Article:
“We are Forerunners. Guardians of all that exists. The roots of the Galaxy have grown deep under our careful tending. Where there is life, the wisdom of our countless generations has saturated the soil. Our strength is a luminous sun, towards which all intelligence blossoms… And the impervious shelter, beneath which it has prospered.”

“The equal sharing of miseries”

by | Mar 18, 2018 | Uncategorized | 1 comment

In the Carboniferous Epoch we were promised abundance for all,

By robbing selected Peter to pay for collective Paul

But, though we had plenty of money, there was nothing our money could buy,

And the Gods of the Copybook Headings said: “If you don’t work you die“.

— From “The Gods of the Copybook Headings” by Rudyard Kipoling

It seems that, no matter how many times we as a race go through the experience of a socialist Utopia, we always and everywhere fail to learn the brutal, bloody, and terrible lessons of our failed experiments to try to build a “fair” and “equal” world.

It is not actually particularly difficult to understand why socialism does not work: it is a violation of the laws of Nature, and therefore of Nature’s God. There is a reason why the Tenth Commandment states unequivocally: “Thou shalt not covet”.

Christians – real Christians – understand this instinctively. Covetousness is at the very heart of socialism, for the entire philosophy is fundamentally about taking from those who have, to give to those who have not. The proponents of socialism can dress up their disastrous ideas in any manner of absurd disguises, but they cannot get away from the hard fact that the very basis of their philosophy is the idea that the fruits of others belong to those who did not put in the work to attain them.

In theory this should be self-explanatory. In practice, it is not, because the entire argument in favour of socialism is always couched in emotional language, and therefore is highly attractive to emotionally incontinent young people. My generation, and the one after it, have been thoroughly failed by our betters, for on the whole we were never taught the basic tools of critical thinking and philosophy, which we could have used ourselves to dissect and dismantle such absurdities.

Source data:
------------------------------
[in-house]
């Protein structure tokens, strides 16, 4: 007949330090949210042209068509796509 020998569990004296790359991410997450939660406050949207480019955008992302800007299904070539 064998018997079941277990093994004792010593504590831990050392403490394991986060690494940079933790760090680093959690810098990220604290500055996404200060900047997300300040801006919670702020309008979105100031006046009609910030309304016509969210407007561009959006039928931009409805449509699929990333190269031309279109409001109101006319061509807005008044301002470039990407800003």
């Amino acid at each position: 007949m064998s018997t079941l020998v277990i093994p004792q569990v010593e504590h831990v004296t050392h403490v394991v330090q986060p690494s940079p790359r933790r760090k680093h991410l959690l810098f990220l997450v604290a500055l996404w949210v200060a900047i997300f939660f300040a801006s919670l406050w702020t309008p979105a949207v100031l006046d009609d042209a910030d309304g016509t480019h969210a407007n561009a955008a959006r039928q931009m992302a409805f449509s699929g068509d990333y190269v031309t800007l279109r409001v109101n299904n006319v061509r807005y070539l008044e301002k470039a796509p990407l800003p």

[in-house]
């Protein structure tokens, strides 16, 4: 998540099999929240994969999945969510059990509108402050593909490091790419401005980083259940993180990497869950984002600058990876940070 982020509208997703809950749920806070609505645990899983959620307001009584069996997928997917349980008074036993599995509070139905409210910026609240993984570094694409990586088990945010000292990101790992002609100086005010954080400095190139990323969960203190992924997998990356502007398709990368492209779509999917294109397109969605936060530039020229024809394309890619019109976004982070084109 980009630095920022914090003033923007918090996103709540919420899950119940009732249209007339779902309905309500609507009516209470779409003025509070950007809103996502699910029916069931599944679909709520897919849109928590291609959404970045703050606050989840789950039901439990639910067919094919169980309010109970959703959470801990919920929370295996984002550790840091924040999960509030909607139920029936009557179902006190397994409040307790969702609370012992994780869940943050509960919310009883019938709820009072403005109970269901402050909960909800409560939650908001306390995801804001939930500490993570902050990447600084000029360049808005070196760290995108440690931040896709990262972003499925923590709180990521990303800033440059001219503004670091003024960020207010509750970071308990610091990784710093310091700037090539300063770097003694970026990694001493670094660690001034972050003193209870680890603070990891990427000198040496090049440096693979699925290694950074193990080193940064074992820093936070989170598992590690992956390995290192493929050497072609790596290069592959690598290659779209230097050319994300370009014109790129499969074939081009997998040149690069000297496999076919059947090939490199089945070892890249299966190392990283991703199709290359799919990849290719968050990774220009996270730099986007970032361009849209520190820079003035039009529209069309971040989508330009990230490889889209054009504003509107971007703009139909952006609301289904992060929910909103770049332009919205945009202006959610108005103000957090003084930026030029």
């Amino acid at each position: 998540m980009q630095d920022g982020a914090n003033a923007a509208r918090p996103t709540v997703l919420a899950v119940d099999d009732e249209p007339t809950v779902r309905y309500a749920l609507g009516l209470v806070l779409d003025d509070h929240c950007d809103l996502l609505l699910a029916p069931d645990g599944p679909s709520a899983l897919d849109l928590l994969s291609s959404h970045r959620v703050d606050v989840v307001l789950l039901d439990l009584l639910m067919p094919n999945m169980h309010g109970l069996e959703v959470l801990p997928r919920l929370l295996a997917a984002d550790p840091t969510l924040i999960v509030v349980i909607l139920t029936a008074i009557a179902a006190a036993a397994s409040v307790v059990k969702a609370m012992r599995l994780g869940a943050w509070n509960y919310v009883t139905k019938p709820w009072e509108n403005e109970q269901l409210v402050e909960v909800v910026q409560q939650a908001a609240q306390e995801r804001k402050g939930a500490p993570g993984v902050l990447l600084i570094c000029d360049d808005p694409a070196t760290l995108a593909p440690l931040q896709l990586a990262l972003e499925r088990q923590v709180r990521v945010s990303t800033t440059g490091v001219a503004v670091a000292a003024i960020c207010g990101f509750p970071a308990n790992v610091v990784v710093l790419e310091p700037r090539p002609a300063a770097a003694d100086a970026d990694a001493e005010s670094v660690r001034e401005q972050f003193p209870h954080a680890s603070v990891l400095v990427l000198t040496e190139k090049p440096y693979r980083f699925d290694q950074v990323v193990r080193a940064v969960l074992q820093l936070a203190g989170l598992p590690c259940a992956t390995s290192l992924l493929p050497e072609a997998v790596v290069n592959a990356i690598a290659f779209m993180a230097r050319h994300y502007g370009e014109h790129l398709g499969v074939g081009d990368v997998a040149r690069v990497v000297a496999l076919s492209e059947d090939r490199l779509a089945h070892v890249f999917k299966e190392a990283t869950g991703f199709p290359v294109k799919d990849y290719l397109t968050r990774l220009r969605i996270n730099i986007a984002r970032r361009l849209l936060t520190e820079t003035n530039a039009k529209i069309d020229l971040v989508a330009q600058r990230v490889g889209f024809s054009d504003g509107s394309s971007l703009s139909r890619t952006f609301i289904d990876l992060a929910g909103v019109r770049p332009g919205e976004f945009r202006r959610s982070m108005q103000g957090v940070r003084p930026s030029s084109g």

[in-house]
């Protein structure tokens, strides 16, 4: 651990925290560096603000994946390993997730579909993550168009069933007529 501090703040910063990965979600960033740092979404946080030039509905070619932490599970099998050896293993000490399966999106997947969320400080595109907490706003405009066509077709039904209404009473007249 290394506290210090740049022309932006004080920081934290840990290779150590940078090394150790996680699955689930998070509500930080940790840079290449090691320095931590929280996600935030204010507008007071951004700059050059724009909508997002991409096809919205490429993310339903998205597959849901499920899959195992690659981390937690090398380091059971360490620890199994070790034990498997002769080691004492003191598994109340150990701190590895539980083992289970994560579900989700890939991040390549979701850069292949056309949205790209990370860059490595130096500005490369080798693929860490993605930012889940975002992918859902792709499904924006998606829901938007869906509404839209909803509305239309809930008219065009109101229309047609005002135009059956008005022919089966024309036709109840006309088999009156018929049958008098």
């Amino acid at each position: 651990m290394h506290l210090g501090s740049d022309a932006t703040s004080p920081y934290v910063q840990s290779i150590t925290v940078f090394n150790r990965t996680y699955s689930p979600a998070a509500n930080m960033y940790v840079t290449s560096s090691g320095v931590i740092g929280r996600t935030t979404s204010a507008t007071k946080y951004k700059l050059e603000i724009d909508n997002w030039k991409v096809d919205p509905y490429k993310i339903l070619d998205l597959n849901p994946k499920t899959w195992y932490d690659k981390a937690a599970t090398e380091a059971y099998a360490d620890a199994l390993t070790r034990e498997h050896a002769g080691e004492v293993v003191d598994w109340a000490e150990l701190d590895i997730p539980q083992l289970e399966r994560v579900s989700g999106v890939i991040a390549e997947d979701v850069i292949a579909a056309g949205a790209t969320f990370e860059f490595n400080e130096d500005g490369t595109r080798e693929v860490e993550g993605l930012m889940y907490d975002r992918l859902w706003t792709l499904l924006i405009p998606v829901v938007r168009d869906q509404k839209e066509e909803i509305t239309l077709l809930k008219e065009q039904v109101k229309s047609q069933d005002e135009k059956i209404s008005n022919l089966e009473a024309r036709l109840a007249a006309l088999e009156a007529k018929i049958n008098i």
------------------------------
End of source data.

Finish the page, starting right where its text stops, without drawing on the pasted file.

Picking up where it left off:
This is why young folk in colleges and universities, and for years after graduating from both, fall for the monumentally stupid lies of socialists everywhere.

The point is illustrated rather easily in the following thought experiment:

Now, here the conscientious socialist might object: “But that is merely a hypothetical story! It has nothing to say about how socialism works in real life!!”

Oh, really?

Leaving aside the fact that socialists seem congenitally incapable of understanding basic concepts of logical deduction and induction, let us now take a look at actual examples of socialism in practice.

First, let’s look at Venezuela:

And now let’s take a look at another South American nation that fell prey to the Gospel of Social Justice – Brazil:

Now these are, of course, recent examples, occurring only within the last twenty years or so. The reality is that socialism reaches MUCH farther back in history, and the horrors that it inflicted upon Mankind are still being counted.

In the 20th Century alone, socialism in its two most virulent forms – Communism and Fascism – killed at least 100 MILLION people. Socialists tried to deny the apocalyptic results of their own ideology for years – until the publication of The Black Book of Communism, a copy of which occupies pride of place on my own bookshelf, swiftly and comprehensively put those objections to the sword.

No matter where you look, the track record of socialism is one of abject failure, misery, impoverishment, violence, malnutrition, disease, and utter horror.

In India, for instance, the country suffered for forty years under a peculiarly Indian form of socialism which saw hundreds of millions of people born into crushing poverty from which they could never be freed. It was normal for queues to stretch out for hours for basic staples such as rice, milk, and bread – and the “License Raj” which replaced the autocratic but highly efficient rule of the British in India was a system that favoured cronies of the government over private enterprise in every aspect of life.

The result was the slow destruction of the Indian economy, until things reached a crisis point in the early 90s and liberalisation became the only possible course of action. Since then, India’s economy has grown at a pretty phenomenal pace, and many more hundreds of millions of people have been lifted out of poverty and squalor and into the dignity and decency of the large and growing middle class of the country.